It has been argued that the expenses scheme introduced by the Independent Parliamentary Standards Authority (IPSA) is expensive and counterproductive. It is certainly disconcerting that, in a period of austerity, IPSA appears to have increased the cost to taxpayers by a few million pounds. But IPSA’s staff seem to be working hard and so we must ensure that their efforts are achieving the objectives of the original legislation. It is therefore timely to review the operation of the Parliamentary Standards Act 2009 under which IPSA was established.
Whether or not the scheme costs taxpayers more than necessary is an issue that must be assessed. Another issue to consider is bureaucracy. There are concerns that IPSA may be imposing unnecessary extra burdens on MPs’ offices and consuming time previously used to serve constituents and perform parliamentary duties. The scheme’s impact on less well-off MPs and those with families is an issue of huge significance. Nobody wants to return to a Parliament where only the wealthy can thrive.
Given these concerns, a thorough review of the legislation is in the public interest. Thankfully, the House of Commons passed a motion on 12 May to re-establish the Committee on Members’ Allowances, which will assess the operation of the Parliamentary Standards Act. This is good news for taxpayers, constituents and British democracy.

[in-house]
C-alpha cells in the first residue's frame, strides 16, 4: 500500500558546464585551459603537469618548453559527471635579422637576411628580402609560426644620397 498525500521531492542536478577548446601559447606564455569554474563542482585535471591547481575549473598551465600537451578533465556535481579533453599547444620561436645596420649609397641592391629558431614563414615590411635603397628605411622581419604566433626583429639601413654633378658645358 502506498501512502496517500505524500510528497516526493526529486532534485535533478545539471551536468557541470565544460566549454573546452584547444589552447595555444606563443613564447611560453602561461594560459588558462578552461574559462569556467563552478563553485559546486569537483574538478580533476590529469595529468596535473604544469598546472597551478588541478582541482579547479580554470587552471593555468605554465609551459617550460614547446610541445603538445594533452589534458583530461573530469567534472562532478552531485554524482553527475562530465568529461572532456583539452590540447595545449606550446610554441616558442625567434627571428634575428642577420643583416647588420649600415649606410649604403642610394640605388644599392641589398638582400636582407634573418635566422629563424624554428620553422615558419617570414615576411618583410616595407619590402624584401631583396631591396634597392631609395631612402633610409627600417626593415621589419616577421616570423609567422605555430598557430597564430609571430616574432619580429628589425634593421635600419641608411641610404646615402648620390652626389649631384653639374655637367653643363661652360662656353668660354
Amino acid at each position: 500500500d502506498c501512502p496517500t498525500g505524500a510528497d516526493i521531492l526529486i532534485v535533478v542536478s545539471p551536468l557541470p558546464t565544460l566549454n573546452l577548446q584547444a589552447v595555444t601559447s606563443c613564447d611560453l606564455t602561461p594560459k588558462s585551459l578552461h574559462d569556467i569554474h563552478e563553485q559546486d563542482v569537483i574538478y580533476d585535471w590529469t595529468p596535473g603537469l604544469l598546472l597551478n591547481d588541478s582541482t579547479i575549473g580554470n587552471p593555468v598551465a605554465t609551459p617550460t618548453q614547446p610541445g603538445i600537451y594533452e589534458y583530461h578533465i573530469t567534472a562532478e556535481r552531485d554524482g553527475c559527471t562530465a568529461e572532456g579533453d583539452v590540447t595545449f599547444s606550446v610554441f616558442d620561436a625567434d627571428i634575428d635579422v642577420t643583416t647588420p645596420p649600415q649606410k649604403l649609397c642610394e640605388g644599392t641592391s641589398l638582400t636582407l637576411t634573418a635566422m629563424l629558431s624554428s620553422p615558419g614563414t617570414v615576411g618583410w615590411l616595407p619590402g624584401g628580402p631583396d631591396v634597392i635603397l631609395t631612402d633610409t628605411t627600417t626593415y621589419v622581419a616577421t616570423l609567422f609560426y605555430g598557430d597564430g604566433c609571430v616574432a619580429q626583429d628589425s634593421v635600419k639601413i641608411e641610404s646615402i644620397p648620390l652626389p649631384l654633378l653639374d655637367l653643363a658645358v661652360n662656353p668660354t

The committee’s work is part of the process of cleaning up our politics and restoring public confidence in MPs. The committee will make recommendations with a view to providing value-for-money to taxpayers, whilst improving accountability and removing unnecessary bureaucracy.
In making its recommendations, the committee will give due consideration to:
- value for money for taxpayers;
- public confidence in Parliament;
- the ability of Members to fulfil their duties effectively;
- fairness for less well-off Members and those with families; and
- that Members are not deterred from submitting legitimate claims.
The Committee on Members’ Allowances will report its findings in due course. I am confident for taxpayers and constituents that we will see sensible recommendations which will cut the cost of Parliament, improve accountability and, over time, help to restore the public standing of our elected representatives.
Adam Afriyie is the Conservative MP for Windsor